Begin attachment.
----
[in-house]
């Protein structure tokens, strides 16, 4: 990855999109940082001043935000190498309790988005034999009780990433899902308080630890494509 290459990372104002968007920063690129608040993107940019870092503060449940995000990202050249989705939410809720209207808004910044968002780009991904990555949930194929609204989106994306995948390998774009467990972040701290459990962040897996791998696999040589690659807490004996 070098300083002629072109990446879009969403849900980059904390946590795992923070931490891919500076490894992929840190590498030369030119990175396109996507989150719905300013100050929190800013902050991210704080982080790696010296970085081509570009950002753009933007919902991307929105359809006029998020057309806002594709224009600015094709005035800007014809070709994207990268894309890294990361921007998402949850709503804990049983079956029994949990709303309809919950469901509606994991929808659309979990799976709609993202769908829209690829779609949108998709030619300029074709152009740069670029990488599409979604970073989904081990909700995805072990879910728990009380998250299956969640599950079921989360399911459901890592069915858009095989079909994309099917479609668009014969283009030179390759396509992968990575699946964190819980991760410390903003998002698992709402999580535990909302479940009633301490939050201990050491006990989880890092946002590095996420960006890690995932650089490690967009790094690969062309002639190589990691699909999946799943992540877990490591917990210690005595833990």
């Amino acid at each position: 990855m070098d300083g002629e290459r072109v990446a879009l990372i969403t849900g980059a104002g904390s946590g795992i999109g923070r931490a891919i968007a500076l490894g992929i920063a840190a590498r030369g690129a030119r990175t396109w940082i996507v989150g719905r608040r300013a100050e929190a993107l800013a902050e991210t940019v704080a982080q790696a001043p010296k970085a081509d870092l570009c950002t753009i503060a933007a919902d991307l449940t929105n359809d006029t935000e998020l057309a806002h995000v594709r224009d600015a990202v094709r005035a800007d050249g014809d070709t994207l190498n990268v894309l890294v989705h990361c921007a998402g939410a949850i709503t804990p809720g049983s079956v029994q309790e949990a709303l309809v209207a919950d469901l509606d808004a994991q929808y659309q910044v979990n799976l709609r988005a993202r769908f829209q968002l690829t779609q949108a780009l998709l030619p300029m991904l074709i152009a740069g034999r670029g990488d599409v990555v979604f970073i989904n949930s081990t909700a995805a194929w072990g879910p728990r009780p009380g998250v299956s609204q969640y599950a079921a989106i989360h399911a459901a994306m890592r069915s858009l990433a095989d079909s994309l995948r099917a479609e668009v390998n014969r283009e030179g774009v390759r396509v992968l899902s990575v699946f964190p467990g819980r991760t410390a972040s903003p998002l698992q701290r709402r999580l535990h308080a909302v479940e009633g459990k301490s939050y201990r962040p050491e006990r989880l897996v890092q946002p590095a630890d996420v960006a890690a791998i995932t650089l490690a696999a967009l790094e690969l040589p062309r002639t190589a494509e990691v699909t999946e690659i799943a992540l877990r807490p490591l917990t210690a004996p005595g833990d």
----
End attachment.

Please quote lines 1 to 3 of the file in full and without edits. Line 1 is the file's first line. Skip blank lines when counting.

[in-house]
């Protein structure tokens, strides 16, 4: 990855999109940082001043935000190498309790988005034999009780990433899902308080630890494509 290459990372104002968007920063690129608040993107940019870092503060449940995000990202050249989705939410809720209207808004910044968002780009991904990555949930194929609204989106994306995948390998774009467990972040701290459990962040897996791998696999040589690659807490004996 070098300083002629072109990446879009969403849900980059904390946590795992923070931490891919500076490894992929840190590498030369030119990175396109996507989150719905300013100050929190800013902050991210704080982080790696010296970085081509570009950002753009933007919902991307929105359809006029998020057309806002594709224009600015094709005035800007014809070709994207990268894309890294990361921007998402949850709503804990049983079956029994949990709303309809919950469901509606994991929808659309979990799976709609993202769908829209690829779609949108998709030619300029074709152009740069670029990488599409979604970073989904081990909700995805072990879910728990009380998250299956969640599950079921989360399911459901890592069915858009095989079909994309099917479609668009014969283009030179390759396509992968990575699946964190819980991760410390903003998002698992709402999580535990909302479940009633301490939050201990050491006990989880890092946002590095996420960006890690995932650089490690967009790094690969062309002639190589990691699909999946799943992540877990490591917990210690005595833990």
């Amino acid at each position: 990855m070098d300083g002629e290459r072109v990446a879009l990372i969403t849900g980059a104002g904390s946590g795992i999109g923070r931490a891919i968007a500076l490894g992929i920063a840190a590498r030369g690129a030119r990175t396109w940082i996507v989150g719905r608040r300013a100050e929190a993107l800013a902050e991210t940019v704080a982080q790696a001043p010296k970085a081509d870092l570009c950002t753009i503060a933007a919902d991307l449940t929105n359809d006029t935000e998020l057309a806002h995000v594709r224009d600015a990202v094709r005035a800007d050249g014809d070709t994207l190498n990268v894309l890294v989705h990361c921007a998402g939410a949850i709503t804990p809720g049983s079956v029994q309790e949990a709303l309809v209207a919950d469901l509606d808004a994991q929808y659309q910044v979990n799976l709609r988005a993202r769908f829209q968002l690829t779609q949108a780009l998709l030619p300029m991904l074709i152009a740069g034999r670029g990488d599409v990555v979604f970073i989904n949930s081990t909700a995805a194929w072990g879910p728990r009780p009380g998250v299956s609204q969640y599950a079921a989106i989360h399911a459901a994306m890592r069915s858009l990433a095989d079909s994309l995948r099917a479609e668009v390998n014969r283009e030179g774009v390759r396509v992968l899902s990575v699946f964190p467990g819980r991760t410390a972040s903003p998002l698992q701290r709402r999580l535990h308080a909302v479940e009633g459990k301490s939050y201990r962040p050491e006990r989880l897996v890092q946002p590095a630890d996420v960006a890690a791998i995932t650089l490690a696999a967009l790094e690969l040589p062309r002639t190589a494509e990691v699909t999946e690659i799943a992540l877990r807490p490591l917990t210690a004996p005595g833990d």